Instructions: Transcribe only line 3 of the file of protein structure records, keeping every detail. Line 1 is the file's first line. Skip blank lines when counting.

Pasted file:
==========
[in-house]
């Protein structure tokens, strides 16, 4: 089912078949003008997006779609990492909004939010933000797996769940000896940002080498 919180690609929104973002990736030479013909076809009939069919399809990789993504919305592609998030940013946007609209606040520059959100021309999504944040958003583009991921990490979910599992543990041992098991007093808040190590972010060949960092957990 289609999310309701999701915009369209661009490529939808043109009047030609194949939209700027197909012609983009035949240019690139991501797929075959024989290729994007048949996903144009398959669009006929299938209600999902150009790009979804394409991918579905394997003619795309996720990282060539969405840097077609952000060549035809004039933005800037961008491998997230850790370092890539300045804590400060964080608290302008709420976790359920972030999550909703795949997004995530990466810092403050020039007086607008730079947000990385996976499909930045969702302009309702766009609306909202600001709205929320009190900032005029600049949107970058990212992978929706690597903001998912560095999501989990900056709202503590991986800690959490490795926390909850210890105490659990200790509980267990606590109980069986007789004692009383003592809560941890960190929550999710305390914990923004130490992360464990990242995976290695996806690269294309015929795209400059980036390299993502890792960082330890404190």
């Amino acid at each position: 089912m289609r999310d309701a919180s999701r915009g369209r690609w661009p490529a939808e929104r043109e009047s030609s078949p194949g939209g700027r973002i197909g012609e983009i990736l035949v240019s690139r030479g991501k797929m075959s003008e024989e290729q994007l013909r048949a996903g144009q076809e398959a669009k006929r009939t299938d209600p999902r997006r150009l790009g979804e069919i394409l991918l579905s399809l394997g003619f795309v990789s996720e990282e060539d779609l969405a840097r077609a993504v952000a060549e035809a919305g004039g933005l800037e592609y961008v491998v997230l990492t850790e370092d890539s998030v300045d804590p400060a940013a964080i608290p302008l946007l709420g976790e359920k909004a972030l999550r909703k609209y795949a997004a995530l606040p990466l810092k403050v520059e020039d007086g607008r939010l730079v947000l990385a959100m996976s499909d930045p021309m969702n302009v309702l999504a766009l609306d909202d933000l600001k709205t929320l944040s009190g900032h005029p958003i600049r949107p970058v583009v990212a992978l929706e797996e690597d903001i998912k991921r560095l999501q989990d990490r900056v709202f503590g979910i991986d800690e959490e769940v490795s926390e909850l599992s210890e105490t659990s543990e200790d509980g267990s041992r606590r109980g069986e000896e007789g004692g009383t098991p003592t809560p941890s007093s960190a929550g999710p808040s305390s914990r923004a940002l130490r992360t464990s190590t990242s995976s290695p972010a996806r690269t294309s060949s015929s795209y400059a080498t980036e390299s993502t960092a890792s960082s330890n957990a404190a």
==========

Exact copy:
């Amino acid at each position: 089912m289609r999310d309701a919180s999701r915009g369209r690609w661009p490529a939808e929104r043109e009047s030609s078949p194949g939209g700027r973002i197909g012609e983009i990736l035949v240019s690139r030479g991501k797929m075959s003008e024989e290729q994007l013909r048949a996903g144009q076809e398959a669009k006929r009939t299938d209600p999902r997006r150009l790009g979804e069919i394409l991918l579905s399809l394997g003619f795309v990789s996720e990282e060539d779609l969405a840097r077609a993504v952000a060549e035809a919305g004039g933005l800037e592609y961008v491998v997230l990492t850790e370092d890539s998030v300045d804590p400060a940013a964080i608290p302008l946007l709420g976790e359920k909004a972030l999550r909703k609209y795949a997004a995530l606040p990466l810092k403050v520059e020039d007086g607008r939010l730079v947000l990385a959100m996976s499909d930045p021309m969702n302009v309702l999504a766009l609306d909202d933000l600001k709205t929320l944040s009190g900032h005029p958003i600049r949107p970058v583009v990212a992978l929706e797996e690597d903001i998912k991921r560095l999501q989990d990490r900056v709202f503590g979910i991986d800690e959490e769940v490795s926390e909850l599992s210890e105490t659990s543990e200790d509980g267990s041992r606590r109980g069986e000896e007789g004692g009383t098991p003592t809560p941890s007093s960190a929550g999710p808040s305390s914990r923004a940002l130490r992360t464990s190590t990242s995976s290695p972010a996806r690269t294309s060949s015929s795209y400059a080498t980036e390299s993502t960092a890792s960082s330890n957990a404190a």